|2500μm x 2500μm
In this student IC design project, a digital ASIC has been developed which imitates famous analog music synthesizers as Moog or Sequential Prophet-10. These machines consist of a multitude of analog components that can be interconnected to realize an almost infinite variety of different systems. The components are voltage-controlled oscillators (VCO), voltage-controlled filters (VCF), and voltage-controlled amplifiers (VCA). The VCOs are controlled to generate the frequency of the note including strong harmonics. Therefore, pulse trains, triangular or saw-tooth waves are available. The VCFs then form the harmonic spectral behavior while VCAs in conjunction with envelope generators start and stop the tone comparable to musical instruments.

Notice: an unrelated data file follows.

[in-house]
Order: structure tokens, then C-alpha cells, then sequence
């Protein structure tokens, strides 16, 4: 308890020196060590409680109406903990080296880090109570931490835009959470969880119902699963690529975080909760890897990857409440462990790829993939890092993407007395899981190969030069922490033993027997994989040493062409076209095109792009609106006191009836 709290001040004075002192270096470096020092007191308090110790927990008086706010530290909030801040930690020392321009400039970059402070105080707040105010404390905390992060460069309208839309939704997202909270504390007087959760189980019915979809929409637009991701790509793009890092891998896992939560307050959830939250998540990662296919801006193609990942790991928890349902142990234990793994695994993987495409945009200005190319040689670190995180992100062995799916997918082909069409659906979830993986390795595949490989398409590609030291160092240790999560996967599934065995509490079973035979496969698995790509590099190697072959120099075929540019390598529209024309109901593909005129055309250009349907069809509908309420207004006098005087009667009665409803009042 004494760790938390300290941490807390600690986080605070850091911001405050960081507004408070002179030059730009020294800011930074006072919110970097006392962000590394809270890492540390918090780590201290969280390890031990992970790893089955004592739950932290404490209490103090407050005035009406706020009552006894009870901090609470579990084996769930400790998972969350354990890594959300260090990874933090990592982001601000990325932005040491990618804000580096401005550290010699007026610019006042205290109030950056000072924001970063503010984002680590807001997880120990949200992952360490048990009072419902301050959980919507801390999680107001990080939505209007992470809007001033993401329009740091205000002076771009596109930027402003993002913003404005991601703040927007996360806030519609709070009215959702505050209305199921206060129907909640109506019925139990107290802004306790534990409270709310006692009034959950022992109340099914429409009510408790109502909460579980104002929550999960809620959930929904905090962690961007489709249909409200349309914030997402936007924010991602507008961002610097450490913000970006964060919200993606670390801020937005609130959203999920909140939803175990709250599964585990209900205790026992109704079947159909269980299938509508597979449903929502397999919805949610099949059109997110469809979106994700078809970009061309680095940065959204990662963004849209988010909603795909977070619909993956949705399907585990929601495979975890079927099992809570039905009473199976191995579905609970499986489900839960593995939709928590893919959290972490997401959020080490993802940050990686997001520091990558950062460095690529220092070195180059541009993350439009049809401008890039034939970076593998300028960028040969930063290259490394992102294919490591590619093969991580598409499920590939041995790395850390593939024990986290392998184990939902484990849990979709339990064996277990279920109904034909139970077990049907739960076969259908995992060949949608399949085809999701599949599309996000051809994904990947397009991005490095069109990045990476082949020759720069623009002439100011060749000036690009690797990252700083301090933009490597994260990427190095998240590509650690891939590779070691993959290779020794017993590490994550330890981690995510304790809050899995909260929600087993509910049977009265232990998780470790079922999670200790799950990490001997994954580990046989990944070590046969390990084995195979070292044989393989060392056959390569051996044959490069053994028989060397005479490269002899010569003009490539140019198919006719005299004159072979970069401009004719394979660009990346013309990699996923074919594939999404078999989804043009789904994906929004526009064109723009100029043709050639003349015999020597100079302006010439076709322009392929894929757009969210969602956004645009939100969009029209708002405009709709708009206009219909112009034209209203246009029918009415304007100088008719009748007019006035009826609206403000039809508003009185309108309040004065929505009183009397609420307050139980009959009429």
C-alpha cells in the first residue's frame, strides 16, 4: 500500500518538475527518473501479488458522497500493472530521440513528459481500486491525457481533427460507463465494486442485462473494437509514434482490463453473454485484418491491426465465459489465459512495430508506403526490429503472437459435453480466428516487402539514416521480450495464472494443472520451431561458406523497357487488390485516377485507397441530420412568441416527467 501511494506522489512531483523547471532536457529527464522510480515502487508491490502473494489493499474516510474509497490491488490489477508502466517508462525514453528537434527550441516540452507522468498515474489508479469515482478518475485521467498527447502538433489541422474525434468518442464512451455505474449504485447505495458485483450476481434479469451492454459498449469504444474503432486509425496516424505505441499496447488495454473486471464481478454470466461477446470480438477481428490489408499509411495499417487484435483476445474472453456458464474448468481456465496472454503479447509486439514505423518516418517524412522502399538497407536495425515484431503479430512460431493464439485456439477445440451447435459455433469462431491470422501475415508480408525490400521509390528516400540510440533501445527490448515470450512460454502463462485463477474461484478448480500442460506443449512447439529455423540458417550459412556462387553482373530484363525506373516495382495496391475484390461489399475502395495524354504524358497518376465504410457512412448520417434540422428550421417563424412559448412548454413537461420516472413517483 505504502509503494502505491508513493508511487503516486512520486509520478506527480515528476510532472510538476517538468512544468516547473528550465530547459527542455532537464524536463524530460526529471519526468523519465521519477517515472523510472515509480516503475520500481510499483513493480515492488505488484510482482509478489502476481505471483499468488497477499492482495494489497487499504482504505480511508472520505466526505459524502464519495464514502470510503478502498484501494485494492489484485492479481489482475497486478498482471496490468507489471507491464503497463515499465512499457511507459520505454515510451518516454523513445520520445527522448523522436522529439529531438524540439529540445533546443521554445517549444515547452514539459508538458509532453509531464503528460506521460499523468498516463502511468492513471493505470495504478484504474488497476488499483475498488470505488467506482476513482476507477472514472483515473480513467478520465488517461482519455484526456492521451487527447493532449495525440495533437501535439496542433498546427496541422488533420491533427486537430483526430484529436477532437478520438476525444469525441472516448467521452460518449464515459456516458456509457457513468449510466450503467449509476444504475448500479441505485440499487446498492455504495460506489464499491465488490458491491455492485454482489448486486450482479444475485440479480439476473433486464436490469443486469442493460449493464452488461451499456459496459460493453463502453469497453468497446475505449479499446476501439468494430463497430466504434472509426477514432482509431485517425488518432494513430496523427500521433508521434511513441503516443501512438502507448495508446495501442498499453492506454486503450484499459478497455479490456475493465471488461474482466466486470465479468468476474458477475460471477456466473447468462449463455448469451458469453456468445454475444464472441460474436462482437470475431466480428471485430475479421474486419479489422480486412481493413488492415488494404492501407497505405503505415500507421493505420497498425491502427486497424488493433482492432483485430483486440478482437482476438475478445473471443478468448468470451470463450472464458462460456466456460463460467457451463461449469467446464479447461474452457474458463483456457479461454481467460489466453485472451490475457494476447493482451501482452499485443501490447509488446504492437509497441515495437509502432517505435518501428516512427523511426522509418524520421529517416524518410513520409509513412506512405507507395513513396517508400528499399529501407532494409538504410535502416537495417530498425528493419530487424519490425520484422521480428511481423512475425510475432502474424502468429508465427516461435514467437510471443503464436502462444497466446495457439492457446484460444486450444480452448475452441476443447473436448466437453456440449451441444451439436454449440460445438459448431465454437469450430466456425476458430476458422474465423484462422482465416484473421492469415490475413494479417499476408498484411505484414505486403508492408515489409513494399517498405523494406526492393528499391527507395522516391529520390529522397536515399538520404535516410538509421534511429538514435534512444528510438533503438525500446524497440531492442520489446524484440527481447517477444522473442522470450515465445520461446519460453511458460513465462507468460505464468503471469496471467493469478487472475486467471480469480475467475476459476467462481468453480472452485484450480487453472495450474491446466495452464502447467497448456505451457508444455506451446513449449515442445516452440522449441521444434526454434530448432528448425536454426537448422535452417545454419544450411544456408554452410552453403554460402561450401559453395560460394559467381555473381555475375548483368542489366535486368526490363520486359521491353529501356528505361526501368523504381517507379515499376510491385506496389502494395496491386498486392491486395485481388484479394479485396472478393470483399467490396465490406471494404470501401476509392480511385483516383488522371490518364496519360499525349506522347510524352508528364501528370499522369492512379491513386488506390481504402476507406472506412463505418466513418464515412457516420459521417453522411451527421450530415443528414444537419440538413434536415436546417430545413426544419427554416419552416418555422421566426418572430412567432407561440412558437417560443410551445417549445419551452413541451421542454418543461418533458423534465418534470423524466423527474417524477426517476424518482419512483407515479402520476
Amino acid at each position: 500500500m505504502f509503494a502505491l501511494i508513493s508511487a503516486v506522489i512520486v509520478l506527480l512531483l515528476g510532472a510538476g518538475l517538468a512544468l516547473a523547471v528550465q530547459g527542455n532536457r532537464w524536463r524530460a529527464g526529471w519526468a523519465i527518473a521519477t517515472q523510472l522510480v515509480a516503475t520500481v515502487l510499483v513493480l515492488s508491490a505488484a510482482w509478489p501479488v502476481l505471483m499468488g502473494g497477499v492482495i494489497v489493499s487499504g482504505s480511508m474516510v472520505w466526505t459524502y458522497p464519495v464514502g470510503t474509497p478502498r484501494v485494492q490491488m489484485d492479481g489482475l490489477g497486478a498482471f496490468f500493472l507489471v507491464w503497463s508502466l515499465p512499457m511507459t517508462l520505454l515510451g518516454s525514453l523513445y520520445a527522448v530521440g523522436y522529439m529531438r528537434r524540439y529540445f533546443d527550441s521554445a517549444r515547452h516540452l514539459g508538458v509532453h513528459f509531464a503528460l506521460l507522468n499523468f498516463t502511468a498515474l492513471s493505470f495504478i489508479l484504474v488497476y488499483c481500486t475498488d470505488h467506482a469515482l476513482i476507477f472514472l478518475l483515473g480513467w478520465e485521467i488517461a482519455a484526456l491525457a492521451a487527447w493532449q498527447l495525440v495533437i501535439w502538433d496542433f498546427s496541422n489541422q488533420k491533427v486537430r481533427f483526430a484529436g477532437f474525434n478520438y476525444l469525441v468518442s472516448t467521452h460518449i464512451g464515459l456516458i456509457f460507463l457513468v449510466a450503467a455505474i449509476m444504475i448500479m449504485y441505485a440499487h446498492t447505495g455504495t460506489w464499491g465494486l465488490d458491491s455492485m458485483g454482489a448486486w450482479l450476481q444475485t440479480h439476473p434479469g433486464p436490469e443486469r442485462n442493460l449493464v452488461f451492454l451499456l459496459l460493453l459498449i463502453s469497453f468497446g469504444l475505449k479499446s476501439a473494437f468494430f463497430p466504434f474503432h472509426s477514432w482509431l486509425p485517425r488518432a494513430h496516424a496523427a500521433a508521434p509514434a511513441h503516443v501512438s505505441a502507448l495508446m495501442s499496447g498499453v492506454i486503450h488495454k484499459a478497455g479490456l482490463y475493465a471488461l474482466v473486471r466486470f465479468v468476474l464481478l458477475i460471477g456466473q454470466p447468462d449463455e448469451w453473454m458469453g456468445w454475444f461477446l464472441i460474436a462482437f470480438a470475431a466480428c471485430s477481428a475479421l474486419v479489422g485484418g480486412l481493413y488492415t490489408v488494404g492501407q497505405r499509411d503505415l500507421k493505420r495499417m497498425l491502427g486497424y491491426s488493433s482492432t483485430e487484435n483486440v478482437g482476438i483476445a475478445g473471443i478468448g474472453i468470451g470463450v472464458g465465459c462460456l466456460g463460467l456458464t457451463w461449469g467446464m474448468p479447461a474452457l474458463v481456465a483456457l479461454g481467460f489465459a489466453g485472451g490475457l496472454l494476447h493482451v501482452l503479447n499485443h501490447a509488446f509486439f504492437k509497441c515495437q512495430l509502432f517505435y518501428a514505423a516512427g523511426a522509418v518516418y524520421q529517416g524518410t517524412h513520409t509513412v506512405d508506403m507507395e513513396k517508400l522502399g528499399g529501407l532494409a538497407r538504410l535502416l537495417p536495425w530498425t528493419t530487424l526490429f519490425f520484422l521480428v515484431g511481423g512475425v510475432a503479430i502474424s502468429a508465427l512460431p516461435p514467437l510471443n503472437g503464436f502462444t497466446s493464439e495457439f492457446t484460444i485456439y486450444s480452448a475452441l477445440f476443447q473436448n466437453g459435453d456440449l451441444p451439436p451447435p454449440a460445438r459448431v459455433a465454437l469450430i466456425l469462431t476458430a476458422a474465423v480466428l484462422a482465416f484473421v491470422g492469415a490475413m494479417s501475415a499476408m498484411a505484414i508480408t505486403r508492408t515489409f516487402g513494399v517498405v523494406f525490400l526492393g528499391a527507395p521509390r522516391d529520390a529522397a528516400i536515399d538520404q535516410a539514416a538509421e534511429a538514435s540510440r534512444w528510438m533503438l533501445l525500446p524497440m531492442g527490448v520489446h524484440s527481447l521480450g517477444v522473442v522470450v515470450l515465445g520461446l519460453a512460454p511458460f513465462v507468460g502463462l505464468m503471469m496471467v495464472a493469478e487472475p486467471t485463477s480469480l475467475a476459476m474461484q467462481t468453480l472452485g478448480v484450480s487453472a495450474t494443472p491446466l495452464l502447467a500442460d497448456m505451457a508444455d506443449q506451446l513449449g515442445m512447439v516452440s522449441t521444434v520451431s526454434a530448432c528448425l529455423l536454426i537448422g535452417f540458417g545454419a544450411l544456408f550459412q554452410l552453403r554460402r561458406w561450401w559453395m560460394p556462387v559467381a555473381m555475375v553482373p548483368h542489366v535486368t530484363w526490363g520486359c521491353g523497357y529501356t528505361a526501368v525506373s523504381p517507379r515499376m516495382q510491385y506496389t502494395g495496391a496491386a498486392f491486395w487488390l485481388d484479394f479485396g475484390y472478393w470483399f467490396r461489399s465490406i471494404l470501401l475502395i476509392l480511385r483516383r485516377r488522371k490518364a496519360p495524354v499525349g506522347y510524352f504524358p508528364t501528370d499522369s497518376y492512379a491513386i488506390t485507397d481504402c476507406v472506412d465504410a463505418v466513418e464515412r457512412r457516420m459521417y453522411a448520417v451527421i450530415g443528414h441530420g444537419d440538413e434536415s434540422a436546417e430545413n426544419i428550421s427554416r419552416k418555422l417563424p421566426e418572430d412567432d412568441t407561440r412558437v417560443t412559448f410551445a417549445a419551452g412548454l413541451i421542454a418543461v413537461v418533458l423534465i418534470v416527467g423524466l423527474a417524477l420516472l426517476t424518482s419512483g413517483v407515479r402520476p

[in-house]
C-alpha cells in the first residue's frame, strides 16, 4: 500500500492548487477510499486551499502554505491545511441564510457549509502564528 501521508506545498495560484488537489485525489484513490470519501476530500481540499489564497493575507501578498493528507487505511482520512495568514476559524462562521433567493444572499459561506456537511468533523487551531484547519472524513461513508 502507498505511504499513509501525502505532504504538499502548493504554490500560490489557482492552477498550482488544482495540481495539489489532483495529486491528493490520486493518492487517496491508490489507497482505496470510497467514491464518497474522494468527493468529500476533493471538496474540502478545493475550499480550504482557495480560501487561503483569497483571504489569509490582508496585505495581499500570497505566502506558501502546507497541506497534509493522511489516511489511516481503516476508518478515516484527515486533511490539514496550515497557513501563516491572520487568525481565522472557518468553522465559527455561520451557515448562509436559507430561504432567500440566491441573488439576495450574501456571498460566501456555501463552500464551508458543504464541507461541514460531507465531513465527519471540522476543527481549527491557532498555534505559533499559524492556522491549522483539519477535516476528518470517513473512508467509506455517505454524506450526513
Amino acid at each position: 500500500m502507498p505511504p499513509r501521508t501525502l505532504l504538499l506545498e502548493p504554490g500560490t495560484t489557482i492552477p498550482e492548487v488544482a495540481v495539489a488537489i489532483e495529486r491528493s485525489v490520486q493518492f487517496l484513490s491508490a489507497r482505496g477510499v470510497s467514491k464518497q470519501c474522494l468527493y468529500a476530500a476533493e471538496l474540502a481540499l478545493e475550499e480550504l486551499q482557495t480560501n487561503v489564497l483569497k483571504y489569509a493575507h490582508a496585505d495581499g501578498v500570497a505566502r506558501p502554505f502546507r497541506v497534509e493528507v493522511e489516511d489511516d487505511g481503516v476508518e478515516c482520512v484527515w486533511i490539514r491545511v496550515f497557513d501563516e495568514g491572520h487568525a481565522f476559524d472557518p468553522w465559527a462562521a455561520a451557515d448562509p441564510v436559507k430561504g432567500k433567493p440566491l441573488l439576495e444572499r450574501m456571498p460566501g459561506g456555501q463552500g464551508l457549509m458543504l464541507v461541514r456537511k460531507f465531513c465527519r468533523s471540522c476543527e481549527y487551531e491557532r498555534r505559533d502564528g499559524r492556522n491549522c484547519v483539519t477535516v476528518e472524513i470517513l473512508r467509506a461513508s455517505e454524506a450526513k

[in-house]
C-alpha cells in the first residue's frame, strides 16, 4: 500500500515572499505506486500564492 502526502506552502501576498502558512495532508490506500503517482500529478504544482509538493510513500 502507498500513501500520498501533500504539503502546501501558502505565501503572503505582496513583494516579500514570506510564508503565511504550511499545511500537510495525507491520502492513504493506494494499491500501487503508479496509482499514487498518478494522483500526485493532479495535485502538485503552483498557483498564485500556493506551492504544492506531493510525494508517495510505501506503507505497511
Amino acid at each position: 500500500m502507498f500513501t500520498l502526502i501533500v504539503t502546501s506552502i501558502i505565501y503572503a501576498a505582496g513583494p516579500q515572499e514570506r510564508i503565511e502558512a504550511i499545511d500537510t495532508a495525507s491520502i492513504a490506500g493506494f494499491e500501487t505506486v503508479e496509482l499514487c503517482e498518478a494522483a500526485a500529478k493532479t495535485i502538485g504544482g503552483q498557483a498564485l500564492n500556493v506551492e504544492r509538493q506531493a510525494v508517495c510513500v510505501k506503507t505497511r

Translating such a system into the digital domain is not as simple as might be expected. Disregarding the required band limitation for time-discrete systems leads to aliasing and to the typical sound of cheap digital equipment. The students put a lot of good ideas and effort into the design in order to avoid this. The mentioned components can be interconnected through a microprocessor-controllable connection matrix. A music synthesizer can now be constructed by applying one ASIC per voice. The fabricated chip has been found to be fully functional during the testing by the students.